Isabella County Commission to Study Changes in Employee Health Care – The Morning Sun

A commission will examine Isabella County’s health care benefits for its employees with an eye on what could be $1 million in savings if the county moved to self-funding health insurance.

The idea was to make changes to how the county delivers health care to its employees during the fiscal year 2023 budget process, but the commissioners chose instead to form a committee to study the problem. The new fiscal year began on Saturday.

The commission will consider what the county will save to move from paying Blue Cross Blue Shield to fully implement — not only operating but also funding — to a model in which the county pays itself for health insurance.

County Administrator Nicole Frost said one projection she looked at showed the county government could save up to $500,000 by switching to a self-funded insurance program. The Isabella County Medicare facility, which receives the same insurance plans, will generate similar savings.

The savings will likely come from two places. One of them is the fact that self-financing the plan is simply a little cheaper than paying a third part to manage everything. The other is that if the actual cost of employee health care throughout the year — unlike in the fiscal year, which runs from October 1 to September 30, the health care year spans over a normal calendar year — is lower than expected, the county maintains the savings.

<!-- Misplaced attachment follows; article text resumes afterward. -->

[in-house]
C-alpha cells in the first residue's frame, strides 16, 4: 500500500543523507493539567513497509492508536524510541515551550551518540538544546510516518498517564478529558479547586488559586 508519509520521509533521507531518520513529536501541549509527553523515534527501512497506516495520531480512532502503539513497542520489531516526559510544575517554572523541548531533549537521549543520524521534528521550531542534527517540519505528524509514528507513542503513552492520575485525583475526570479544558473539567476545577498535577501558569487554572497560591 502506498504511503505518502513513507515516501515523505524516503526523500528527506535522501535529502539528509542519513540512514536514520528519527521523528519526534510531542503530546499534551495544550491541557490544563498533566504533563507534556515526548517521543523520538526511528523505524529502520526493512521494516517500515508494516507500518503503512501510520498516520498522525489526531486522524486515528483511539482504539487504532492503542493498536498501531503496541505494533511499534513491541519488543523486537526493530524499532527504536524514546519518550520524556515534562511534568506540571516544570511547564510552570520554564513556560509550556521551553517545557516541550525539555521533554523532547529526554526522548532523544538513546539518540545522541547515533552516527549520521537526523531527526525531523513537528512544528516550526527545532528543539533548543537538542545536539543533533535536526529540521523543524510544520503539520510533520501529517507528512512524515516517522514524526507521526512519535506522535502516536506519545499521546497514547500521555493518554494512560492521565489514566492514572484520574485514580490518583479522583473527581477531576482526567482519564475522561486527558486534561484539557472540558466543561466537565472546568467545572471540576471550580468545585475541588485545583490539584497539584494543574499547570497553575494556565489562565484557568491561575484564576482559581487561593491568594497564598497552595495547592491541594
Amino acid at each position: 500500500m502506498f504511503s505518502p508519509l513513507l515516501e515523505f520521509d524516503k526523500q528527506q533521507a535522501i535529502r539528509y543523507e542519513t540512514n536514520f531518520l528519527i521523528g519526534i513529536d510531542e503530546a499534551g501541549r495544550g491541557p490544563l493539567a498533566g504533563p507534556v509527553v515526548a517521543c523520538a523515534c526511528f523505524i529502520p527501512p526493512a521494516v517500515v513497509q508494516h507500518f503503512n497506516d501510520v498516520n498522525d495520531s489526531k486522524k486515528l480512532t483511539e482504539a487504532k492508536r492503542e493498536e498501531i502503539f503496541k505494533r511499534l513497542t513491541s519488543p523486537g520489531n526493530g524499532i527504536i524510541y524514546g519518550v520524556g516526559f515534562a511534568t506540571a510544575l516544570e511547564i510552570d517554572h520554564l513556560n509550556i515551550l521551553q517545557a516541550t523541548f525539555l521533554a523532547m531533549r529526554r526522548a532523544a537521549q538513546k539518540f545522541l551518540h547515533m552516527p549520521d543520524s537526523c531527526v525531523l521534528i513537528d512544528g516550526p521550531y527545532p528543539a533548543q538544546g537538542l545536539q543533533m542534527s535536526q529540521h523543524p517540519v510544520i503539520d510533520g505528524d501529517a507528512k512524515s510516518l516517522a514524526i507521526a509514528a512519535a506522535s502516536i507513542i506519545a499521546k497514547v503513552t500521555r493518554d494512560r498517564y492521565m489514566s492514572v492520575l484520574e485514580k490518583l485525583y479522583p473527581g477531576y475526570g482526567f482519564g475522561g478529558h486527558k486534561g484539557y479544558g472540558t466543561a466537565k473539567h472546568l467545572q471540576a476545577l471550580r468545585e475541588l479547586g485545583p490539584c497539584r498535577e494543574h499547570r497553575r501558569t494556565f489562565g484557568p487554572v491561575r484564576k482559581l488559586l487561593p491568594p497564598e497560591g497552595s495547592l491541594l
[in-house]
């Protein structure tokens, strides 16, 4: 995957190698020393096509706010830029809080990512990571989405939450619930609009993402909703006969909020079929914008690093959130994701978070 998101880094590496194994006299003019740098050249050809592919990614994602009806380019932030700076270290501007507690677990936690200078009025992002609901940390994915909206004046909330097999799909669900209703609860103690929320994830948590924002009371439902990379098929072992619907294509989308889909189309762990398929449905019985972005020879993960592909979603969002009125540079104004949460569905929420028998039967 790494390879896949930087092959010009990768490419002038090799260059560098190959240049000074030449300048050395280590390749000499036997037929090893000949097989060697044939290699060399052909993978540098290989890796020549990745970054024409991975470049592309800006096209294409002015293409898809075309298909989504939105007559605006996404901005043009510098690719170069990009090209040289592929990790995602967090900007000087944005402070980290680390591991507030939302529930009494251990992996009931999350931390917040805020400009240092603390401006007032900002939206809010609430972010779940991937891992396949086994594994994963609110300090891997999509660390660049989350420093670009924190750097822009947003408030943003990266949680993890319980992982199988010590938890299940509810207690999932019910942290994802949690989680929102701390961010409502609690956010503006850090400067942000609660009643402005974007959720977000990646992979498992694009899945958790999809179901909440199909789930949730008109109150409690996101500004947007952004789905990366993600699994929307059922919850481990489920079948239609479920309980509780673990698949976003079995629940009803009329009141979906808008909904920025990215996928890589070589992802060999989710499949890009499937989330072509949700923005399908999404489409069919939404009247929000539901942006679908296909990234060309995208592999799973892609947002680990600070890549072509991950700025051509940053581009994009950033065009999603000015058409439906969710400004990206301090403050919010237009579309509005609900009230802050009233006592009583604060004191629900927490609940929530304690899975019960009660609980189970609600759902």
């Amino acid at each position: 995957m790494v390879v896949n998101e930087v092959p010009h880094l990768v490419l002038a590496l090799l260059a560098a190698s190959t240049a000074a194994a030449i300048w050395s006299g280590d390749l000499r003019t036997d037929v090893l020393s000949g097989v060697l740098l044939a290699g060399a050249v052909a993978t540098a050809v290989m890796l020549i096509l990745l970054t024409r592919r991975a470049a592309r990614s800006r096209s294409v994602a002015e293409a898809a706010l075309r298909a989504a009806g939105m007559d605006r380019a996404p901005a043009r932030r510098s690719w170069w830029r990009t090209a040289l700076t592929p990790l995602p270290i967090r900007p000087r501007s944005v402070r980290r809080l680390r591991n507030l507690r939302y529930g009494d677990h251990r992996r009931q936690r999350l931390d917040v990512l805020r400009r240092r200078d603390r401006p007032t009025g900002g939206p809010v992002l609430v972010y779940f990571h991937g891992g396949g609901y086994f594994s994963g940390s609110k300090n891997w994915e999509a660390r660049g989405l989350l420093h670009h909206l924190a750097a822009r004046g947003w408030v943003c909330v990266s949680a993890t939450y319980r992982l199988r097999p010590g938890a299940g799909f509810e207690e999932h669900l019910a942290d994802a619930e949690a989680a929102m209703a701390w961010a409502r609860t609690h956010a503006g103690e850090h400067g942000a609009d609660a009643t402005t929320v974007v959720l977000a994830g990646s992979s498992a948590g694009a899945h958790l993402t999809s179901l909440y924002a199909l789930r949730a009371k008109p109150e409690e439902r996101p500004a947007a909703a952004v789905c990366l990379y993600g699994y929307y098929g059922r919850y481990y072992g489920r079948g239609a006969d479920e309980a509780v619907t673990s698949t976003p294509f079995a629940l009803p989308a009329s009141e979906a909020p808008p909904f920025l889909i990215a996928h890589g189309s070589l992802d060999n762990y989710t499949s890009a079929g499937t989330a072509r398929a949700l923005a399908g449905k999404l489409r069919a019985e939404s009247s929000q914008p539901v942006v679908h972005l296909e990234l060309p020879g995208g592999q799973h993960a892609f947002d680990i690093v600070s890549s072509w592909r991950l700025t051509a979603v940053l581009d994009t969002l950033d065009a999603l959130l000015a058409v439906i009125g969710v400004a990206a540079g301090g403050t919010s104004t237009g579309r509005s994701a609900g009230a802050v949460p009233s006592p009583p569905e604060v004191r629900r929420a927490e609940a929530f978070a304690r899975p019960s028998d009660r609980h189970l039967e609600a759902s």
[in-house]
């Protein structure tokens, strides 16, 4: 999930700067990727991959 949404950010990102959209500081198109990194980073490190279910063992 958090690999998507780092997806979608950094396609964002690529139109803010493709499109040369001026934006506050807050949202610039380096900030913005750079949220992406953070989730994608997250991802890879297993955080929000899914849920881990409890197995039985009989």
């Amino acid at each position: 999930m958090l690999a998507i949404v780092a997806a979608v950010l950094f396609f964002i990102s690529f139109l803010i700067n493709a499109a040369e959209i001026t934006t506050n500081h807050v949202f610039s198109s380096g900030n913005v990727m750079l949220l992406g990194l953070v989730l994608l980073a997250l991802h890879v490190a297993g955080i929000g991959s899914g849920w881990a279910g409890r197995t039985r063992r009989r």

Isabella County has moved to self-financing to cut prescription drugs from its health benefits for fiscal year 2023. $100,000 is expected to be saved between both the county government and Medicare facility.

Frost said moving health insurance to a self-financed model has been more difficult. Health insurance is a huge benefit, Isabella County offers a rich benefit, and the idea of ​​moving quickly to change may trigger a reaction from employees worried that the county’s savings could be reaped from the loss of benefit.

The purpose of the committee is to create an ongoing body that studies health insurance for employees. Instead of setting up an ad hoc committee to tackle the task for one year, Frost is drafting a new policy that could create an annual health insurance review program.

The commissioners are likely to get a draft of the policy at an upcoming meeting. Among other things, the policy will determine who will serve it.

Frost said the only known member of the committee now is Emma Newport, who handles salaries and benefits in the principal’s office. The commission will include other members from various groups of employees, retirees, an administrative office, elected officials, and the trial court.

After naming its members, Frost said the committee will gather input from staff, look at options and eventually come to a conclusion. Frost said she would essentially let the committee come to its own conclusion and that they could take the time needed to get there as long as they did before the hard realities of the balancing process required it.

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